10 School of Health Science
Some Key Terms People Skills: A profound respect for others’ character and faith in their potential, which is why they enjoy being with people and interact well with them. Despair: No choice, not option. Hope, on the other hand, always provides options. That’s what leaders have to communicate. Optimism: Does not mean simple waiting for good things to happen’ it means acting in way that creates positive futures. Stewardship: Being with the willingness to be accountable for some larger body than ourselves—an organization, a community. Respect: The value that commands leaders to restrain ego, to admit mistakes, to pay attention, to care for and honor others, to keep an open mind, to give credit and ask for help. School of Health Science

11 School of Health Science
Looking Ahead In Unit 7 we will look at change, commitment and emotional intelligence We will define the characteristics of a change maker, Evaluate and compare several healthcare leaders’ definitions of commitment, Learn how to maintain your commitment to your organization, Explain why emotional competence is central to leadership, Learn how to improve your emotional intelligence, and Improve personal and time management skills. School of Health Science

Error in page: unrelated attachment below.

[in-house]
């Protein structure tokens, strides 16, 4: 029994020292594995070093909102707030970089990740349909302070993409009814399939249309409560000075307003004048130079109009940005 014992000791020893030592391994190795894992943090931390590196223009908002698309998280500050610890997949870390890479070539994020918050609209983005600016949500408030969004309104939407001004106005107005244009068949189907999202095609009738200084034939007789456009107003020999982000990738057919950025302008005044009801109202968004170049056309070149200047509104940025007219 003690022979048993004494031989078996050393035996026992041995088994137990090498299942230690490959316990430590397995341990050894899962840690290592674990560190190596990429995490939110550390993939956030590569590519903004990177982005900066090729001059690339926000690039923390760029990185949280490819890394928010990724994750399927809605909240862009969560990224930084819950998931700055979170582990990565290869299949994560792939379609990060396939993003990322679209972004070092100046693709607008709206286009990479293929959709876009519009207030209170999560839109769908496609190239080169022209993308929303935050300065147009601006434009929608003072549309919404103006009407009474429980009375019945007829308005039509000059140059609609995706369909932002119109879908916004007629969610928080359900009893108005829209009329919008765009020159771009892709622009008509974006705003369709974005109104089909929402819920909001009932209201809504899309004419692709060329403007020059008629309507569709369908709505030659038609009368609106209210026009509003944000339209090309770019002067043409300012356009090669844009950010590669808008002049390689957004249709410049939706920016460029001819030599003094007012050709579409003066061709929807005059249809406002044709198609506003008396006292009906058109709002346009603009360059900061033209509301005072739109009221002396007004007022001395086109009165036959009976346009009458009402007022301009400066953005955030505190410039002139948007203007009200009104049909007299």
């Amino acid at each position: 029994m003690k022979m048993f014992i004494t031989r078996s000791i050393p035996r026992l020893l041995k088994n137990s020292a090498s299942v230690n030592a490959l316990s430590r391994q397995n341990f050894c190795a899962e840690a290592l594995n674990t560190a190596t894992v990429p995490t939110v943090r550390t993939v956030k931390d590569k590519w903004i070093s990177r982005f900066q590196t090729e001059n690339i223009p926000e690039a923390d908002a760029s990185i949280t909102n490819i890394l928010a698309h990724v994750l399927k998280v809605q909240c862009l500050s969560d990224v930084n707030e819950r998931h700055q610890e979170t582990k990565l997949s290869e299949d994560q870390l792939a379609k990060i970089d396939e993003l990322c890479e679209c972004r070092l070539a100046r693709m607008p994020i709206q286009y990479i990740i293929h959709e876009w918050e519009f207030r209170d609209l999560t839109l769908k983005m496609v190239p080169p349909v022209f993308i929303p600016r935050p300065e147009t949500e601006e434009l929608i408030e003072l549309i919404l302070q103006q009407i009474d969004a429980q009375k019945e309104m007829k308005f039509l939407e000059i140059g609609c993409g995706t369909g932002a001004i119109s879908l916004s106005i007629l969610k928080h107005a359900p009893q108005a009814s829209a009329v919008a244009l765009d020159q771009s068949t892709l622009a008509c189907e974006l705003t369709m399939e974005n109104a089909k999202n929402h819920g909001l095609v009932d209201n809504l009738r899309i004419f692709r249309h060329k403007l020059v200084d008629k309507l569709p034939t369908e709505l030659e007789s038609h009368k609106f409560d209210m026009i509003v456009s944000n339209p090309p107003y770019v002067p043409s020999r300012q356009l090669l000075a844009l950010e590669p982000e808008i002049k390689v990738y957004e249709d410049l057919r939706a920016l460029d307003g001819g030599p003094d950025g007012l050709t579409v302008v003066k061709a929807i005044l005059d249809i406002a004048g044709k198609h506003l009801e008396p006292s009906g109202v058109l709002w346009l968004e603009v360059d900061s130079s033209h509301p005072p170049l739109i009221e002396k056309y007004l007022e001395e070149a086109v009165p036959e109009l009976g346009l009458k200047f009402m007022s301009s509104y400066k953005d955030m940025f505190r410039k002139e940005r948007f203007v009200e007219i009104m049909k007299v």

12 School of Health Science
Conclusion Understand how stewardship and respect relate to each other and how important this is for an effective leader Know the difference between self esteem and self centeredness and how these traits impact a leader Your personal code of ethics will shape the leader you become. Think about what you value Developing your interpersonal skills as a leader will enable your team to connect better with the organization School of Health Science